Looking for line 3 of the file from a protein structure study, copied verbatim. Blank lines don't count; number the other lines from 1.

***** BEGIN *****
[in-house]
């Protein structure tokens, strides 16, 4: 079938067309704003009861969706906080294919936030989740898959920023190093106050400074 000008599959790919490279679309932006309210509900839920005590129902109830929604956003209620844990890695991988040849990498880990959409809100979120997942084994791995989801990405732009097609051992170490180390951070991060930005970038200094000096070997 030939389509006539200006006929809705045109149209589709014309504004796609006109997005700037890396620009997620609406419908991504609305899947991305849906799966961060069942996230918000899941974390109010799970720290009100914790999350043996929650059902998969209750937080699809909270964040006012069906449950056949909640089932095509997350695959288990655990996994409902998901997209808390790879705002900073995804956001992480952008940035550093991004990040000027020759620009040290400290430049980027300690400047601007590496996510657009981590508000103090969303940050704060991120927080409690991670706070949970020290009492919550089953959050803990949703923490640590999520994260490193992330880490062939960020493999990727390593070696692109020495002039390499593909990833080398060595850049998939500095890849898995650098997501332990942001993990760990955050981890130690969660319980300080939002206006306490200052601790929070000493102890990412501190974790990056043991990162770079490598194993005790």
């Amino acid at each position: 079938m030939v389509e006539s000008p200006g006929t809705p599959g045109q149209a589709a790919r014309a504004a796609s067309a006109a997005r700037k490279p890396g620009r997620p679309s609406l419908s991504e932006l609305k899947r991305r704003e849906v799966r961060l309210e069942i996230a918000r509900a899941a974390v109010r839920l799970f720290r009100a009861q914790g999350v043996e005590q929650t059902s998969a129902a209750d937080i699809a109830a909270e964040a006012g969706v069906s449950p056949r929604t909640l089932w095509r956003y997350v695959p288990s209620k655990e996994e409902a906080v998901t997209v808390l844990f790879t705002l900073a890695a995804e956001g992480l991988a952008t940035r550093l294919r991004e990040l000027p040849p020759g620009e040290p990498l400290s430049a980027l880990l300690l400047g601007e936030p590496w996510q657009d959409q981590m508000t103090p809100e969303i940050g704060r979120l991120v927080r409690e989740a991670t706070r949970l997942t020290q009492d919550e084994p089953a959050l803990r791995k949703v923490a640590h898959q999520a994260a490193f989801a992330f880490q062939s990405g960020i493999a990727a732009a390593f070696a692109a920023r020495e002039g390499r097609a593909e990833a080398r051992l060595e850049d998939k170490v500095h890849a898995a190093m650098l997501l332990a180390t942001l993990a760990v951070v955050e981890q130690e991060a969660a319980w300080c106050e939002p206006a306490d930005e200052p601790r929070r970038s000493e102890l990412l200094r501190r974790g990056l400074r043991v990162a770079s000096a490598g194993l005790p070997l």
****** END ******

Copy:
């Amino acid at each position: 079938m030939v389509e006539s000008p200006g006929t809705p599959g045109q149209a589709a790919r014309a504004a796609s067309a006109a997005r700037k490279p890396g620009r997620p679309s609406l419908s991504e932006l609305k899947r991305r704003e849906v799966r961060l309210e069942i996230a918000r509900a899941a974390v109010r839920l799970f720290r009100a009861q914790g999350v043996e005590q929650t059902s998969a129902a209750d937080i699809a109830a909270e964040a006012g969706v069906s449950p056949r929604t909640l089932w095509r956003y997350v695959p288990s209620k655990e996994e409902a906080v998901t997209v808390l844990f790879t705002l900073a890695a995804e956001g992480l991988a952008t940035r550093l294919r991004e990040l000027p040849p020759g620009e040290p990498l400290s430049a980027l880990l300690l400047g601007e936030p590496w996510q657009d959409q981590m508000t103090p809100e969303i940050g704060r979120l991120v927080r409690e989740a991670t706070r949970l997942t020290q009492d919550e084994p089953a959050l803990r791995k949703v923490a640590h898959q999520a994260a490193f989801a992330f880490q062939s990405g960020i493999a990727a732009a390593f070696a692109a920023r020495e002039g390499r097609a593909e990833a080398r051992l060595e850049d998939k170490v500095h890849a898995a190093m650098l997501l332990a180390t942001l993990a760990v951070v955050e981890q130690e991060a969660a319980w300080c106050e939002p206006a306490d930005e200052p601790r929070r970038s000493e102890l990412l200094r501190r974790g990056l400074r043991v990162a770079s000096a490598g194993l005790p070997l």